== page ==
LaFayette Sun

Citizens tell Council, LaFayette schools must stay open

By John West

A large group of concerned citizens turned out at the LaFayette City Council meeting on Monday night to voice their concerns over the current school consolidation plan. Local resident Tammy Seroyer spoke on behalf of the group. Seroyer read from a resolution asking Mayor Vines and the LaFayette city council to donate land currently designated for the new LaFayette city park to the Chambers County Board of Education (CCBE.) The citizens are requesting that land be used by the CCBE to build the new consolidated high school, career technical center, and sports complex.

The LaFayette city council voted unanimously to support the resolution as presented by the citizens.

The citizens’ resolution was also accompanied by a petition with the signatures of 447 residents who want to save the LaFayette city schools.

“Our concerns are that we want our kids to stay here and go to school at their home school until we can get a consolidated high school here,” Seroyer said. “It’s for many reasons. We’re thinking about the time zones, were thinking about the burden that it will put on parents. We’re just here to make sure that everyone is treated fairly.”

Seroyer also said, “We’re just here because we’re concerned about our schools closing. We want to keep our kids at their home school if possible. We do want what’s best for our kids, we do want that to be known. We are for consolidation, that’s no secret, but we want the school to be in a centralized location.”

LaFayette Mayor Kenneth Vines and the LaFayette City Council were all in unison with the concerned parents and citizens. All agreed the consolidated high school should be placed in LaFayette since the city is the Chambers County seat and located in the center of the county.

“I am 1000% on board with having the school here in the City of LaFayette,” Vines said. “Not only looking out for the citizens of LaFayette, but overall looking out for the citizens of LaFayette as a whole. It is just devastating to me to think people that live up in the north end of the county, the west end of the county, and the south end of the county as well, really, truly getting their child up at 3:00, 3:30 in the morning to go to school. That right there really bothers me.”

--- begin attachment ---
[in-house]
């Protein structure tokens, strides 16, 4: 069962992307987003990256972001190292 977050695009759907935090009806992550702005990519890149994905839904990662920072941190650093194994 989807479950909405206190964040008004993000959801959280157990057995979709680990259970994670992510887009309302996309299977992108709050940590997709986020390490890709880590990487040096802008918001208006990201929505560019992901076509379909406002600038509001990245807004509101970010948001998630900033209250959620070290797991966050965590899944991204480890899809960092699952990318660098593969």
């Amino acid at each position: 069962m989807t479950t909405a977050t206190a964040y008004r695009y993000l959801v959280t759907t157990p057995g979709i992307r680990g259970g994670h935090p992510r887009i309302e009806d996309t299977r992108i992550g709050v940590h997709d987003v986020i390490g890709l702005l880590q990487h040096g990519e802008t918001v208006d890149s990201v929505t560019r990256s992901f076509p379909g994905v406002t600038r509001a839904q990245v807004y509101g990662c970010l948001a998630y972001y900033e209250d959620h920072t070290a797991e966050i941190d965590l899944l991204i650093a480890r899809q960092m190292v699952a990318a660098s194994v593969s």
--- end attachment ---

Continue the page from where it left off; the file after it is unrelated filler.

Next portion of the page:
“Not only that, the City of LaFayette, from my time of being here, and everyone in this room knows that when it comes to the City of LaFayette we are always overlooked,” Vines said. “We’re going to stand up and fight for our kids’ education. Now’s the time for everyone to be on this train, to be on board full steam ahead. We need everybody’s support, not just myself and this council. Everybody that’s in LaFayette and concerned about your child’s education, whether you have a child in the system or not, if your concerned about the city of LaFayette and the welfare of nieces and nephews, cousins, whatever, we all need to be onboard. Support the schools in the city of LaFayette.”

The current school consolidation plan will go into effect for the 2022/23 school year. The current plan consists of closing LaFayette High School for renovation and repurposing into a Pre-K—8 STEAM school. LaFayette High School will merge with Valley High School until a new consolidated High School can be built. LaFayette High students will have to commute or bus to Valley High School. The consolidated school will take on a new name, mascot, and color scheme. Ground will be broken on the new campus during the 2024/25 school year. Construction is expected to last 24-30 months. The future school’s location has not been confirmed.
Additionally, J.P. Powell Middle School, Eastside Elementary School, and Five Points Elementary School will merge to form the LaFayette Pre-K—8 District Wide STEAM Academy. Likewise, Shawmut and Lafayette Lanier will merge to form Huguley and Fairfax Pre-K—5. Construction will begin on these new schools after the new consolidated high school is completed.
Chambers County School Superintendent, Casey Chambley, has cited federal desegregation orders, unused space in the current schools, and more course offerings at Valley High as reasons for the current consolidation plan.

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